A First Book of ANSI C Fourth Edition - PowerPoint PPT Presentation

About This Presentation
Title:

A First Book of ANSI C Fourth Edition

Description:

A First Book of ANSI C Fourth Edition Chapter 11 Arrays, Addresses, and Pointers – PowerPoint PPT presentation

Number of Views:166
Avg rating:3.0/5.0
Slides: 45
Provided by: educ5259
Category:

less

Transcript and Presenter's Notes

Title: A First Book of ANSI C Fourth Edition


1
A First Book of ANSI CFourth Edition
  • Chapter 11
  • Arrays, Addresses, and Pointers

2
Objectives
  • Array Names as Pointers
  • Manipulating Pointers
  • Passing and Using Array Addresses
  • Processing Strings Using Pointers
  • Creating Strings Using Pointers
  • Common Programming and Compiler Errors

3
Array Names as Pointers
4
Array Names as Pointers (continued)
5
Array Names as Pointers (continued)
6
Array Names as Pointers (continued)
7
Array Names as Pointers (continued)
8
Array Names as Pointers (continued)
9
Array Names as Pointers (continued)
10
Array Names as Pointers (continued)
Parentheses are necessary
11
Array Names as Pointers (continued)
  • When an array is created, the compiler
    automatically creates an internal pointer
    constant for it and stores the base address of
    the array in this pointer

12
Array Names as Pointers (continued)
13
Array Names as Pointers (continued)
14
Array Names as Pointers (continued)
  • In most respects an array name and a pointer can
    be used interchangeably
  • An array name is a pointer constant
  • grade grade2 is invalid
  • A pointer access can always be replaced using
    subscript notation
  • numPtri is valid even if numPtr is a pointer
    variable
  • Pointers are more efficient than using subscripts
    for array processing because the internal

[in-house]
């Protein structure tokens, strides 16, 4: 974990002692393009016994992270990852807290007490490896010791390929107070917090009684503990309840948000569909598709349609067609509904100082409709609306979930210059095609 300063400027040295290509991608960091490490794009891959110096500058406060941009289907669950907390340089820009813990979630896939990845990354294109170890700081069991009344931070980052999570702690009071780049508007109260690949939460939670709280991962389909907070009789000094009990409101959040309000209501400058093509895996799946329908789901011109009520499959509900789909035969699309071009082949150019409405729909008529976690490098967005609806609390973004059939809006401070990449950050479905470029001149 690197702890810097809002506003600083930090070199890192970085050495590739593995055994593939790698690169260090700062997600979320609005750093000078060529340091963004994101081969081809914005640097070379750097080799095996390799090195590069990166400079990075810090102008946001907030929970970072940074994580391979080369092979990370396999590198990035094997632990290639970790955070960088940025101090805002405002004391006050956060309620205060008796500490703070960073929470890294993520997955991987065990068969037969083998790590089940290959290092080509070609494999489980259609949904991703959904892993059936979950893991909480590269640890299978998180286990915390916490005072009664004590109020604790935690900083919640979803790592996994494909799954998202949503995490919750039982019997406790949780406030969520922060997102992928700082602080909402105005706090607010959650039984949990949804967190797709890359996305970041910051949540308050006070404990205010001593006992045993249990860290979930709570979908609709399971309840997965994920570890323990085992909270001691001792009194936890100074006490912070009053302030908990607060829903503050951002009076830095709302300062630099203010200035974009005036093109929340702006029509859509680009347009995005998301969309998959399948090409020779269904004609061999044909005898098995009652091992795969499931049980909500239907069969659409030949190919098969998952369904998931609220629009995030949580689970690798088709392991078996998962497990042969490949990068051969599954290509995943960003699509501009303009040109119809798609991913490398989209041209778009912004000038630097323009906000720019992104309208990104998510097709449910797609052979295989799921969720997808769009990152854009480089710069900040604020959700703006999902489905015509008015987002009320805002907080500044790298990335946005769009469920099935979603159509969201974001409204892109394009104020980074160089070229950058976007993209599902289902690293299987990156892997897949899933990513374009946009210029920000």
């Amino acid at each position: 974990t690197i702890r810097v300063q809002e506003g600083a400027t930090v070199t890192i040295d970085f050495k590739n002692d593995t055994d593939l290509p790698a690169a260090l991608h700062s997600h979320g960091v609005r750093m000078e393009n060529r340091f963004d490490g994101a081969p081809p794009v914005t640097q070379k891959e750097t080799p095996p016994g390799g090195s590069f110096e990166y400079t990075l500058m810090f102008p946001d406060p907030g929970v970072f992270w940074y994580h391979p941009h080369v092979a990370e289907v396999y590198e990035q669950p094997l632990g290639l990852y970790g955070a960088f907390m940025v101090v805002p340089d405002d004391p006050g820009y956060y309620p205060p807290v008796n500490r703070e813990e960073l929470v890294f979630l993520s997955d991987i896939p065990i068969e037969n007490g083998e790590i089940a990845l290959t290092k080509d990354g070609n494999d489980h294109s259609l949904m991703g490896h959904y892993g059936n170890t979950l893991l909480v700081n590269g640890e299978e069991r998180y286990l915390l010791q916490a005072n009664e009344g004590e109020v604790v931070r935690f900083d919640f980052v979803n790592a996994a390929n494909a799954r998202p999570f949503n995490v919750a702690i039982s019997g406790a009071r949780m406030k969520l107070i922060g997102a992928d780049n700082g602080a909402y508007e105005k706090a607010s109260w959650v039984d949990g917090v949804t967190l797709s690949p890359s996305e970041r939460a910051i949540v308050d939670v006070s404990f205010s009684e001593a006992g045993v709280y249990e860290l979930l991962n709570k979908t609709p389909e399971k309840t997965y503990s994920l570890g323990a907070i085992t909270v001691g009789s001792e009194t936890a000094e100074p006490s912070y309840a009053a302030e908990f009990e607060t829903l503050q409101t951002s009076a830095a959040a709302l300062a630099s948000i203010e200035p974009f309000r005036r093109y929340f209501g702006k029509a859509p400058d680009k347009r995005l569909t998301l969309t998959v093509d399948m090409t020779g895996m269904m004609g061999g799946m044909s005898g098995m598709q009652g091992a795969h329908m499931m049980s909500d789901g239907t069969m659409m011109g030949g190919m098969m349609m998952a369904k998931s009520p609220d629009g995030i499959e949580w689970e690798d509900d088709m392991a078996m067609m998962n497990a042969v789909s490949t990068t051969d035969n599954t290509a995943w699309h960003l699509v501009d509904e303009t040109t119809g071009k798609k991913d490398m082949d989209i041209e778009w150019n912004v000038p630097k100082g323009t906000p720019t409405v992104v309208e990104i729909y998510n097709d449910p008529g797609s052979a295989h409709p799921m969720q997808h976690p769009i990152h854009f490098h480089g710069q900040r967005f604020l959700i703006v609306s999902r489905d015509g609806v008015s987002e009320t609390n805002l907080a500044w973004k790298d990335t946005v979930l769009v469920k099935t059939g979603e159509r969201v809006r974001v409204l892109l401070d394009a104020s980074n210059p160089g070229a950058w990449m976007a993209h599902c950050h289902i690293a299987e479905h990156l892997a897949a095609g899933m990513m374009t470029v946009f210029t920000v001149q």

conversion from subscripts to addresses is avoided

15
Manipulating Pointers
  • A pointer, constructed either as a variable or
    function parameter, contains a value an address
  • By adding numbers to and subtracting numbers from
    pointers, we can obtain different addresses
  • The addresses in pointers can be compared using
    any of the relational operators (, !, lt, gt,
    etc.)
  • Pointers can be initialized when they are declared

16
Pointer Arithmetic
int nums100 int nPtr nPtr nums0 nPtr
nums
17
Pointer Arithmetic (continued)
18
Pointer Arithmetic (continued)
Can be replaced with total nPtr
19
Pointer Arithmetic (continued)
20
Pointer Initialization
  • Pointers can be initialized when they are
    declared
  • int ptNum miles / miles has been
    previously declared /
  • double zing prices0
  • double zing prices

21
Passing and Using Array Addresses
22
Passing and Using Array Addresses (continued)
Calling findMax(nums2, 3) would be valid too
Can be replaced with findMax(int vals, int
numEls)
Note vals is a pointer parameter thus, its
address can be modified (but nums address in
main(), cannot).
23
Passing and Using Array Addresses (continued)
  • findMax() can be rewritten as
  • 1 int findMax(int vals, int numEls)
  • 2 / vals declared as a pointer /
  • 3
  • 4 int i, max
  • 5 max vals
  • 6
  • 7 for (i 1 i lt numEls i, vals)
  • 8 if (max lt vals)
  • 9 max vals
  • 10
  • 11 return(max)
  • 12

24
Passing and Using Array Addresses (continued)
25
Advanced Pointer Notation
  • define ROWS 2
  • define COLS 3
  • int numsROWSCOLS 16,18,20,
  • 25,26,27

26
Advanced Pointer Notation (continued)
27
Advanced Pointer Notation (continued)
  • A function that receives an integer
    two-dimensional array can be declared as
  • calc(int pt23)
  • calc(int pt3)
  • calc(int (pt)3)
  • It refers to a single pointer of objects of three
    integers
  • The following declaration would be wrong
  • calc(int pt3)
  • It refers to an array of three pointers, each one
    pointing to a single integer

28
Advanced Pointer Notation (continued)